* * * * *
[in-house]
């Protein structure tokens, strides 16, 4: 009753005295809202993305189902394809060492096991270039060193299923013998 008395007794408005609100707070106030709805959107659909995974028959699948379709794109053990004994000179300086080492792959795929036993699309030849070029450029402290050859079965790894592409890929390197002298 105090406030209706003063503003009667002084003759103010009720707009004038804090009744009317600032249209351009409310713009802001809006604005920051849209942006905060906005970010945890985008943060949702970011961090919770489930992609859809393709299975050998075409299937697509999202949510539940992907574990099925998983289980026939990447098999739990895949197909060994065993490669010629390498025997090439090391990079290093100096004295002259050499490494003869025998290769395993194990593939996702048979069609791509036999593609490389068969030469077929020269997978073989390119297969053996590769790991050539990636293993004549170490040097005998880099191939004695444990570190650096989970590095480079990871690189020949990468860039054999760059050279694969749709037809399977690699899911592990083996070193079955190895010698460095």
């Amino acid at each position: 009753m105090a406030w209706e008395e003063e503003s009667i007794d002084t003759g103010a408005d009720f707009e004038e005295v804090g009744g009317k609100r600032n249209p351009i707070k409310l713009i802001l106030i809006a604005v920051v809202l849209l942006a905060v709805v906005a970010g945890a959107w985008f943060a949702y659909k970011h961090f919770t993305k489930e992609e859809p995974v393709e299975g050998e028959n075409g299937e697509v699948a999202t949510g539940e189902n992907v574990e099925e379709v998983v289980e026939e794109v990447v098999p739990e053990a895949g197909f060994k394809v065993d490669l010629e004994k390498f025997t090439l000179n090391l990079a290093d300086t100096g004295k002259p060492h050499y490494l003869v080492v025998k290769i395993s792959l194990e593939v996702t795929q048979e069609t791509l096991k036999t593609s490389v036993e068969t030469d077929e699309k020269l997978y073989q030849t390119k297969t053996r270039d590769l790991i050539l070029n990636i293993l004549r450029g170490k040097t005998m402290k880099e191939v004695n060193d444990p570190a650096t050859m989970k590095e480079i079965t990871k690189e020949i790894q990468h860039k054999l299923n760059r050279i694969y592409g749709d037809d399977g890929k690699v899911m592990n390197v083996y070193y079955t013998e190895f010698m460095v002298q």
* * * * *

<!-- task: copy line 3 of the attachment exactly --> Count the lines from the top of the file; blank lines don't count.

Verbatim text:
């Amino acid at each position: 009753m105090a406030w209706e008395e003063e503003s009667i007794d002084t003759g103010a408005d009720f707009e004038e005295v804090g009744g009317k609100r600032n249209p351009i707070k409310l713009i802001l106030i809006a604005v920051v809202l849209l942006a905060v709805v906005a970010g945890a959107w985008f943060a949702y659909k970011h961090f919770t993305k489930e992609e859809p995974v393709e299975g050998e028959n075409g299937e697509v699948a999202t949510g539940e189902n992907v574990e099925e379709v998983v289980e026939e794109v990447v098999p739990e053990a895949g197909f060994k394809v065993d490669l010629e004994k390498f025997t090439l000179n090391l990079a290093d300086t100096g004295k002259p060492h050499y490494l003869v080492v025998k290769i395993s792959l194990e593939v996702t795929q048979e069609t791509l096991k036999t593609s490389v036993e068969t030469d077929e699309k020269l997978y073989q030849t390119k297969t053996r270039d590769l790991i050539l070029n990636i293993l004549r450029g170490k040097t005998m402290k880099e191939v004695n060193d444990p570190a650096t050859m989970k590095e480079i079965t990871k690189e020949i790894q990468h860039k054999l299923n760059r050279i694969y592409g749709d037809d399977g890929k690699v899911m592990n390197v083996y070193y079955t013998e190895f010698m460095v002298q």